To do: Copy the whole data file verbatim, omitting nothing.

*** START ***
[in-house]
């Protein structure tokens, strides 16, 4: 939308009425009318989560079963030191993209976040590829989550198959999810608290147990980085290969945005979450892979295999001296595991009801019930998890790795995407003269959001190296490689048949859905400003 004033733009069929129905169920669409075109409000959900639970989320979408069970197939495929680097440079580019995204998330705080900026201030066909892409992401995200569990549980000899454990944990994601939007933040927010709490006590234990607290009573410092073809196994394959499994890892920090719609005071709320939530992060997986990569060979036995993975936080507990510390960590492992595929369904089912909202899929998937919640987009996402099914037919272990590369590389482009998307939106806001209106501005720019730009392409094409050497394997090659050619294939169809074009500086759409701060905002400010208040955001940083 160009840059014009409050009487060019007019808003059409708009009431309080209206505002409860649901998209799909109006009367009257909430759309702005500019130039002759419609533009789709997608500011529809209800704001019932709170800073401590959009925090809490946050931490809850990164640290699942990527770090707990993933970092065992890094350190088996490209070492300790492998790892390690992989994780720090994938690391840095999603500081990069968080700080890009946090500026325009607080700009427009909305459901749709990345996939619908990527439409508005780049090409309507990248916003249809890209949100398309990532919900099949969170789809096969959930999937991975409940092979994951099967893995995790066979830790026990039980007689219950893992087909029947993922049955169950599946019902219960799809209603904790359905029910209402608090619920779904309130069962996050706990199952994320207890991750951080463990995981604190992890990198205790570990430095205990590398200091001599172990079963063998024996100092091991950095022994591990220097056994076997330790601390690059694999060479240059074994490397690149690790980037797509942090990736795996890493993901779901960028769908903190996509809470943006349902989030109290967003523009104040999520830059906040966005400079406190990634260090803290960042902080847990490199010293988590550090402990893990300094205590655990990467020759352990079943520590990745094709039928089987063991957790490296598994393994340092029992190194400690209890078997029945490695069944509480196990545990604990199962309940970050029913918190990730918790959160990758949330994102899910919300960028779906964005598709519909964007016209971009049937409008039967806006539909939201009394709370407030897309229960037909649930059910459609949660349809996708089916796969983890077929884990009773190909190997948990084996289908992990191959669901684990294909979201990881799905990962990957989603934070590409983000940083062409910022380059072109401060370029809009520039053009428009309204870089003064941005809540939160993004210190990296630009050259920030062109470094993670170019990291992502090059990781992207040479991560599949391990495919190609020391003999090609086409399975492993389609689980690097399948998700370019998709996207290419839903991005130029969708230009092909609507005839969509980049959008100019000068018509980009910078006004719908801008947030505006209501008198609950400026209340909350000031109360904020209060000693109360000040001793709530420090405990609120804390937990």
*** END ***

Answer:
[in-house]
């Protein structure tokens, strides 16, 4: 939308009425009318989560079963030191993209976040590829989550198959999810608290147990980085290969945005979450892979295999001296595991009801019930998890790795995407003269959001190296490689048949859905400003 004033733009069929129905169920669409075109409000959900639970989320979408069970197939495929680097440079580019995204998330705080900026201030066909892409992401995200569990549980000899454990944990994601939007933040927010709490006590234990607290009573410092073809196994394959499994890892920090719609005071709320939530992060997986990569060979036995993975936080507990510390960590492992595929369904089912909202899929998937919640987009996402099914037919272990590369590389482009998307939106806001209106501005720019730009392409094409050497394997090659050619294939169809074009500086759409701060905002400010208040955001940083 160009840059014009409050009487060019007019808003059409708009009431309080209206505002409860649901998209799909109006009367009257909430759309702005500019130039002759419609533009789709997608500011529809209800704001019932709170800073401590959009925090809490946050931490809850990164640290699942990527770090707990993933970092065992890094350190088996490209070492300790492998790892390690992989994780720090994938690391840095999603500081990069968080700080890009946090500026325009607080700009427009909305459901749709990345996939619908990527439409508005780049090409309507990248916003249809890209949100398309990532919900099949969170789809096969959930999937991975409940092979994951099967893995995790066979830790026990039980007689219950893992087909029947993922049955169950599946019902219960799809209603904790359905029910209402608090619920779904309130069962996050706990199952994320207890991750951080463990995981604190992890990198205790570990430095205990590398200091001599172990079963063998024996100092091991950095022994591990220097056994076997330790601390690059694999060479240059074994490397690149690790980037797509942090990736795996890493993901779901960028769908903190996509809470943006349902989030109290967003523009104040999520830059906040966005400079406190990634260090803290960042902080847990490199010293988590550090402990893990300094205590655990990467020759352990079943520590990745094709039928089987063991957790490296598994393994340092029992190194400690209890078997029945490695069944509480196990545990604990199962309940970050029913918190990730918790959160990758949330994102899910919300960028779906964005598709519909964007016209971009049937409008039967806006539909939201009394709370407030897309229960037909649930059910459609949660349809996708089916796969983890077929884990009773190909190997948990084996289908992990191959669901684990294909979201990881799905990962990957989603934070590409983000940083062409910022380059072109401060370029809009520039053009428009309204870089003064941005809540939160993004210190990296630009050259920030062109470094993670170019990291992502090059990781992207040479991560599949391990495919190609020391003999090609086409399975492993389609689980690097399948998700370019998709996207290419839903991005130029969708230009092909609507005839969509980049959008100019000068018509980009910078006004719908801008947030505006209501008198609950400026209340909350000031109360904020209060000693109360000040001793709530420090405990609120804390937990």